James Gomez

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Dr. James Gomez
Dr. James Gomez.jpg
Executive Director of the Gomez Centre
Incumbent
Assumed office
1 June 2011
Preceded by Founder
Personal details
Born 10 January 1965
Singapore
Alma mater National University of Singapore
University of Essex
Monash University
Profession Academic
Website The Gomez Centre

Dr. James Gomez (born 10 January 1965) is a politician and academic from Singapore. He is currently a member of the opposition Singapore Democratic Party (SDP)[1] and was previously a member of the Workers' Party.

Gomez came to national attention in Singapore during the 2006 general election campaign following an incident in which he accused the Elections Department of losing his minority-race candidate's application form, but was later forced to apologise when closed-circuit television evidence showed that he had placed the form in his briefcase. He stood as a member of the Workers' Party's team in the Aljunied Group Representation Constituency at the election, ultimately losing to the team of the governing People's Action Party (PAP) in the constituency by 44% of the votes to 56%.

Gomez was the Executive Director of Singaporeans for Democracy (a former non-governmental organisation) and currently manages an online consultancy called the Gomez Centre.[2] He has previously been the Deputy Associate Dean (International) at the School of Humanities, Communications and Social Sciences at Monash University in Australia, a Programme Officer at the International Institute for Democracy and Electoral Assistance in Sweden, and a Research and Project Manager for the Friedrich Naumann Foundation.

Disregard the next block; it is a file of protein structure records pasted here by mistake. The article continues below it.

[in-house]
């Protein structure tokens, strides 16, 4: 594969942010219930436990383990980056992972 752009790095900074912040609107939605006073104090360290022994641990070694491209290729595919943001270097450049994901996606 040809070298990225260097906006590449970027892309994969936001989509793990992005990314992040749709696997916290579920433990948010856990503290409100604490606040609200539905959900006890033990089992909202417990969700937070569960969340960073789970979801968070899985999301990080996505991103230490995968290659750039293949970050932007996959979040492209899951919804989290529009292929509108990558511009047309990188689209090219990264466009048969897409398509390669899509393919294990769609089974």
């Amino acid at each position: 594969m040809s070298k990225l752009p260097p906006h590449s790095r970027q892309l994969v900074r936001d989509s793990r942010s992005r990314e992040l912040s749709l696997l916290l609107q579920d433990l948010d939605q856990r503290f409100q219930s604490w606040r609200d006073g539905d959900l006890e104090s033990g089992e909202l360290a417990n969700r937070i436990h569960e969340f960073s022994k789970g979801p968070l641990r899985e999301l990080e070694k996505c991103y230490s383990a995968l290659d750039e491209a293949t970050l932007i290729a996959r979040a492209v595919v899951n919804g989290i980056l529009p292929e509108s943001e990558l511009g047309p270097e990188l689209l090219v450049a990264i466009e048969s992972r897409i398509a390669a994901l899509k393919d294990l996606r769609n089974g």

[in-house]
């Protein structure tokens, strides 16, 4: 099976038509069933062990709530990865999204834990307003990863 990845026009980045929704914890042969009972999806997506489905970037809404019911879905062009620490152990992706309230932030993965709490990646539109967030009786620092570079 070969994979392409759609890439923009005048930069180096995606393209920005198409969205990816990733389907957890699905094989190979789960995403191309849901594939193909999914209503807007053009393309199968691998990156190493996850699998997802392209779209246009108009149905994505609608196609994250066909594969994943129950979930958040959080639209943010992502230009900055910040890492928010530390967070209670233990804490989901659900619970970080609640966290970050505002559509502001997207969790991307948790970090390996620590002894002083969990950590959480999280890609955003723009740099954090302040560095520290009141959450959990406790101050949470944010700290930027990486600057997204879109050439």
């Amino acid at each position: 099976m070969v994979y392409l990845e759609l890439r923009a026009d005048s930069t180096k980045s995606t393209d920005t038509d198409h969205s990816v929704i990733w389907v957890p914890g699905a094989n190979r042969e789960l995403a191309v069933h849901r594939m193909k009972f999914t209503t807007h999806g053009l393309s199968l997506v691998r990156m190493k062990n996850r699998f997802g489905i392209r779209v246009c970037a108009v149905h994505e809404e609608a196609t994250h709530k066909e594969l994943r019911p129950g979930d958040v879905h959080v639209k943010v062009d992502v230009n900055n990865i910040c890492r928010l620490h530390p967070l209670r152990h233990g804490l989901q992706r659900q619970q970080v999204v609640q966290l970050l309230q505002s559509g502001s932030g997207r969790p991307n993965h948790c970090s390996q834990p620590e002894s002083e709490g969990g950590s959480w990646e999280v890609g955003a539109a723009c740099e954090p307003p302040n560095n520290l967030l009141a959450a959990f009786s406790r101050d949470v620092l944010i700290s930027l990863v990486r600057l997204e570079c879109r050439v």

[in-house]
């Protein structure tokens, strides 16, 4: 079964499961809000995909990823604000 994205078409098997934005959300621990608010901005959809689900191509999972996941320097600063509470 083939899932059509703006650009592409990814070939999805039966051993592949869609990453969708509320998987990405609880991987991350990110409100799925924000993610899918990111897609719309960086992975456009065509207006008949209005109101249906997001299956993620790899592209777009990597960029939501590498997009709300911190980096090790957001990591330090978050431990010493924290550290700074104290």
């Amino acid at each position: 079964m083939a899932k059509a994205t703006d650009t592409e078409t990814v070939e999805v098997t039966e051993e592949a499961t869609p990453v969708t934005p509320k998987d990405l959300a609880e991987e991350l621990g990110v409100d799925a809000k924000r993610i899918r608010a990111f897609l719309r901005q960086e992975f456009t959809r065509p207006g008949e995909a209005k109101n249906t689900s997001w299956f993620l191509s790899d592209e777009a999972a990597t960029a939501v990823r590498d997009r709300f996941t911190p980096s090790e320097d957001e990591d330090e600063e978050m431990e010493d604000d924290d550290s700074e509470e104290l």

Biography[edit]

Gomez was born in 1965. His father, Thomas Vincent Gomez, was a founder and prominent member of the Singapore Manual and Mercantile Worker's Union (SMMWU).

Gomez studied at Nanyang Junior College before going on to the National University of Singapore (NUS) from 1988–92, where he graduated with a Bachelor of Science (Honours) degree in Political Science. He then completed a Master of Arts degree in Politics and Human Rights at the University of Essex in the United Kingdom in 1994.

Gomez was appointed as a Visiting Associate at the Institute of Southeast Asian Studies in Singapore in 1995, and was as a Visiting Researcher at the National Institute of Education Centre for Research in 1997–98. He taught a course on the NUS Southeast Asian Studies programme in 1997, and on the University of Leeds distance learning Master's degree programme in Asia-Pacific Studies from 1997–2000. He occasionally contributed book reviews that appeared in The Straits Times and other local publications. He also wrote opinion pieces on culture and identity that appeared in various local magazines.

Gomez began working for the Friedrich Naumann Foundation in Asia in 1996. He also continued his interest in academia through several research organisations and tertiary institutions. He was a Visiting Fellow at the Media and Communications Department at the Hong Kong Baptist University in 2002, and also presented guest seminars at the University of Hong Kong. From 2002–04, he co-ordinated and guest lectured on a course on International Ethics and Human Rights at Thammasat University in Thailand, and was also an Adjunct Lecturer on the Human Rights Programme at Thailand's Mahidol University.